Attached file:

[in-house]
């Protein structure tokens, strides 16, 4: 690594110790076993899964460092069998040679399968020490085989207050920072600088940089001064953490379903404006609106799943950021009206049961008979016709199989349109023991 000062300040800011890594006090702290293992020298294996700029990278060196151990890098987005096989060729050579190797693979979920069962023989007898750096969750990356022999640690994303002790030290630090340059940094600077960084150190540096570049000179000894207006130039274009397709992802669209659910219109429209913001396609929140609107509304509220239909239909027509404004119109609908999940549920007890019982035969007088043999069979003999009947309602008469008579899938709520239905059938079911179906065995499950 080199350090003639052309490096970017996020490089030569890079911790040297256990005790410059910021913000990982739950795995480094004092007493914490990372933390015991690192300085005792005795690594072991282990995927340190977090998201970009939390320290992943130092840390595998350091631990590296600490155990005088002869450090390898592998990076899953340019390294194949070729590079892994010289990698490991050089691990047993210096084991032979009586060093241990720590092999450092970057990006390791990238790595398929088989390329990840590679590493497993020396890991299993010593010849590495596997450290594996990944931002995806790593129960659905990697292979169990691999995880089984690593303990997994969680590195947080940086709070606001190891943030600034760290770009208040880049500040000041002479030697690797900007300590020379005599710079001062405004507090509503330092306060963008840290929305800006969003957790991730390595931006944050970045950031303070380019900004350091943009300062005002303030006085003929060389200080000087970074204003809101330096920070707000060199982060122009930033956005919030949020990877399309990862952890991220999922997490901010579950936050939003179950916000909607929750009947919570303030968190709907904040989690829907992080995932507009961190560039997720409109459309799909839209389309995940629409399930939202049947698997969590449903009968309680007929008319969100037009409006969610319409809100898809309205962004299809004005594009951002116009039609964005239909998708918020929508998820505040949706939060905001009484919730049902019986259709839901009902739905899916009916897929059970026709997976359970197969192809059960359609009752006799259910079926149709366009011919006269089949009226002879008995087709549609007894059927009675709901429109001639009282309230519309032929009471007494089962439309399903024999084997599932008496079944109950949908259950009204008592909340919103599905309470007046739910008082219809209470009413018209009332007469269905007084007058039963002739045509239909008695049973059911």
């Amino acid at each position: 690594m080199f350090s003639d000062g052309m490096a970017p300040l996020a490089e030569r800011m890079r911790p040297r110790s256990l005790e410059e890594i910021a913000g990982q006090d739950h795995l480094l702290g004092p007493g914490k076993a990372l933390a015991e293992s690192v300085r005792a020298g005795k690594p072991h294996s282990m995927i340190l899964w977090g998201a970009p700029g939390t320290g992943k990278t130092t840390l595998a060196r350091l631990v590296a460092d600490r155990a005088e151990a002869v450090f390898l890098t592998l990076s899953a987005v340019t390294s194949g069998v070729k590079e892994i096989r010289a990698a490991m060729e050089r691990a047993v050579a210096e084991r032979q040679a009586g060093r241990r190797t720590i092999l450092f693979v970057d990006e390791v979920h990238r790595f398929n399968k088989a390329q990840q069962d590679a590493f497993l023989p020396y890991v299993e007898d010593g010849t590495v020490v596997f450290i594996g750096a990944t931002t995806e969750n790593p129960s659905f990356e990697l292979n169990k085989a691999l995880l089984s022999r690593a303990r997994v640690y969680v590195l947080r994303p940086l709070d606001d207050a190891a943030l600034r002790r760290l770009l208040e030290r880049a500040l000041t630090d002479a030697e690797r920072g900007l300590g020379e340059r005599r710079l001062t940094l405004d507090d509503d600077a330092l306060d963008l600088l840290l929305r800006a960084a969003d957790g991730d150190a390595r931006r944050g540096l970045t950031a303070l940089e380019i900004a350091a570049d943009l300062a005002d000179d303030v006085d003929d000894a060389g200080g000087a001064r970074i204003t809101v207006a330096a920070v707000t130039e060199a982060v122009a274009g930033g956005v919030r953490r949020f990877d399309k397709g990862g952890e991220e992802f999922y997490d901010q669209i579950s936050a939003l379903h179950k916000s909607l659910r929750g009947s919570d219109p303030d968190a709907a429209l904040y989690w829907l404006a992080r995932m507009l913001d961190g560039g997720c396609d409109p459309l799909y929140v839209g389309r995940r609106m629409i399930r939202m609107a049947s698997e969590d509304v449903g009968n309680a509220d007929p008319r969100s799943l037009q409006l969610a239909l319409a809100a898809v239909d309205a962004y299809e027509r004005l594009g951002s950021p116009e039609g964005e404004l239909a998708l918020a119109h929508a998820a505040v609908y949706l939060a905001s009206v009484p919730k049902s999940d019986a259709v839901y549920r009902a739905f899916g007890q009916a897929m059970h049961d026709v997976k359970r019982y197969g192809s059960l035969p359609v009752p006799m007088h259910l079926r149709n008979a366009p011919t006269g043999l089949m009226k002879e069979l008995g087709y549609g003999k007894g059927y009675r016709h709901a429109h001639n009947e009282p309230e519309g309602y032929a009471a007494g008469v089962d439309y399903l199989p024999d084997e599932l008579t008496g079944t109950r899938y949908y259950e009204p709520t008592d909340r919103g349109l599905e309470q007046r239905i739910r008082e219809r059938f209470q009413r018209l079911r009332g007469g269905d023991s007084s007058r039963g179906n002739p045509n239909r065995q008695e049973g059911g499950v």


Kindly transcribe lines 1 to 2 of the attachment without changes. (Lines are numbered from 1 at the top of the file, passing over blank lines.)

[in-house]
């Protein structure tokens, strides 16, 4: 690594110790076993899964460092069998040679399968020490085989207050920072600088940089001064953490379903404006609106799943950021009206049961008979016709199989349109023991 000062300040800011890594006090702290293992020298294996700029990278060196151990890098987005096989060729050579190797693979979920069962023989007898750096969750990356022999640690994303002790030290630090340059940094600077960084150190540096570049000179000894207006130039274009397709992802669209659910219109429209913001396609929140609107509304509220239909239909027509404004119109609908999940549920007890019982035969007088043999069979003999009947309602008469008579899938709520239905059938079911179906065995499950 080199350090003639052309490096970017996020490089030569890079911790040297256990005790410059910021913000990982739950795995480094004092007493914490990372933390015991690192300085005792005795690594072991282990995927340190977090998201970009939390320290992943130092840390595998350091631990590296600490155990005088002869450090390898592998990076899953340019390294194949070729590079892994010289990698490991050089691990047993210096084991032979009586060093241990720590092999450092970057990006390791990238790595398929088989390329990840590679590493497993020396890991299993010593010849590495596997450290594996990944931002995806790593129960659905990697292979169990691999995880089984690593303990997994969680590195947080940086709070606001190891943030600034760290770009208040880049500040000041002479030697690797900007300590020379005599710079001062405004507090509503330092306060963008840290929305800006969003957790991730390595931006944050970045950031303070380019900004350091943009300062005002303030006085003929060389200080000087970074204003809101330096920070707000060199982060122009930033956005919030949020990877399309990862952890991220999922997490901010579950936050939003179950916000909607929750009947919570303030968190709907904040989690829907992080995932507009961190560039997720409109459309799909839209389309995940629409399930939202049947698997969590449903009968309680007929008319969100037009409006969610319409809100898809309205962004299809004005594009951002116009039609964005239909998708918020929508998820505040949706939060905001009484919730049902019986259709839901009902739905899916009916897929059970026709997976359970197969192809059960359609009752006799259910079926149709366009011919006269089949009226002879008995087709549609007894059927009675709901429109001639009282309230519309032929009471007494089962439309399903024999084997599932008496079944109950949908259950009204008592909340919103599905309470007046739910008082219809209470009413018209009332007469269905007084007058039963002739045509239909008695049973059911």